Above board or 'pay to play'? Firm that guides North Dakota's $19.4B portfolio comes under fire
The firm that works closely with the North Dakota State Investment Board to select investment fund managers receives payments from some firms it recommends to the state — an arrangement coming under scrutiny.
BISMARCK — Questions have been raised about potential conflicts of interest involving a key financial adviser that recommends fund managers for the state of North Dakota’s $19.4 billion investment portfolio.
A firm called Callan, whose advisory role has been described as a “manager of managers,” has received payments from 12 of the 14 companies that manage the investments for the $8.7 billion Legacy Fund, the state's oil tax savings account, according to a Forum News Service analysis of public records.
As the North Dakota State Investment Board's leading financial adviser, Callan plays an influential role in advising the investment board on selecting fund management firms for the Legacy Fund, public employee pension funds and state insurance funds.
Callan, headquartered in San Francisco, makes recommendations to the staff of the North Dakota Retirement and Investment Office as well as the board, which ultimately decides which managers to hire.
The fees that firms pay, which a Callan official said can total up to $60,000 per firm per year, are made to an educational arm of the company that includes Callan Institute and Callan College, and became a flashpoint after the State Investment Board selected a firm in April that pays Callan an undisclosed amount for research and other services.
On Callan's recommendation, the State Investment Board hired 50 Capital South to review in-state investment opportunities for the Legacy Fund. 50 Capital South is a firm owned by Northern Trust, which Callan lists as one of the many firms that pay Callan for a variety of services.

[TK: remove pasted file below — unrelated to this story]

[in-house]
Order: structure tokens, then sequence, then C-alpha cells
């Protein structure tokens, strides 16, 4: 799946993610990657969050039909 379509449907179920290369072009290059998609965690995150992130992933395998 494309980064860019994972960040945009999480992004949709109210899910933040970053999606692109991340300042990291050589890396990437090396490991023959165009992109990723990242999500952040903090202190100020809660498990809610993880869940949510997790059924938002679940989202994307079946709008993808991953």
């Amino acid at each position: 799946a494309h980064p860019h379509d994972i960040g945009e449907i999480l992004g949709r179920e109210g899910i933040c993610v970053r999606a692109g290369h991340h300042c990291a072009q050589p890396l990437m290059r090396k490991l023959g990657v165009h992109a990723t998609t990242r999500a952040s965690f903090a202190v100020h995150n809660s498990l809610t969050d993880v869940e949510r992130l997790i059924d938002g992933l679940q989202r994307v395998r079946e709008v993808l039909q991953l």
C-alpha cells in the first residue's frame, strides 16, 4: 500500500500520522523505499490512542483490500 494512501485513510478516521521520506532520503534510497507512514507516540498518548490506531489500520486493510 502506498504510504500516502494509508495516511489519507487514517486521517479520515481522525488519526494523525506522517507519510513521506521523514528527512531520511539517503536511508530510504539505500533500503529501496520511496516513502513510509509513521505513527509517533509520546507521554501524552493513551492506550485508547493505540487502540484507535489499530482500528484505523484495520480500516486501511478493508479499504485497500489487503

A review of documents found that at least a dozen firms that pay Callan also actively manage investments for North Dakota, and were selected by the State Investment Board with input from Callan, which has advised the state for more than two decades and is considered a leading investment adviser.
“It gives me a little pause,” said Rep. Mike Nathe, R-Bismarck, a leading legislative advocate for using the Legacy Fund to invest inside North Dakota, who added that he was “not comfortable” with the situation. “This is something the State Investment advisory board and the State Investment Board need to take a hard look at. The authority lies with the State Investment Board.”
The Legacy Fund is an investment fund that sets aside 30% of state oil and gas revenues that voters approved in 2010 to make lasting use of the state's finite petroleum wealth.
Thomas Beadle, the state treasurer and a member of the 11-member investment board, wrote to Callan asking them for information to “avoid a cloud of doubt,” including lingering concerns about “pay to play” scandals that confronted Callan in the early 2000s.
Several states raised concerns about the payments to Callan by fund management firms it recommends. Callan paid a $4.25 million settlement to the city of San Diego, Calif., but said it did nothing wrong. The Securities and Exchange Commission considered complaints concerning what some have called “pay to play” and decided to take no action.
“One concern brought to my attention is regarding past headlines referencing previous involvement by Callan in a number of conflicts of interest and ‘pay-to-play’ scandals in other states,” Beadle wrote in an April 28 letter to a senior Callan executive.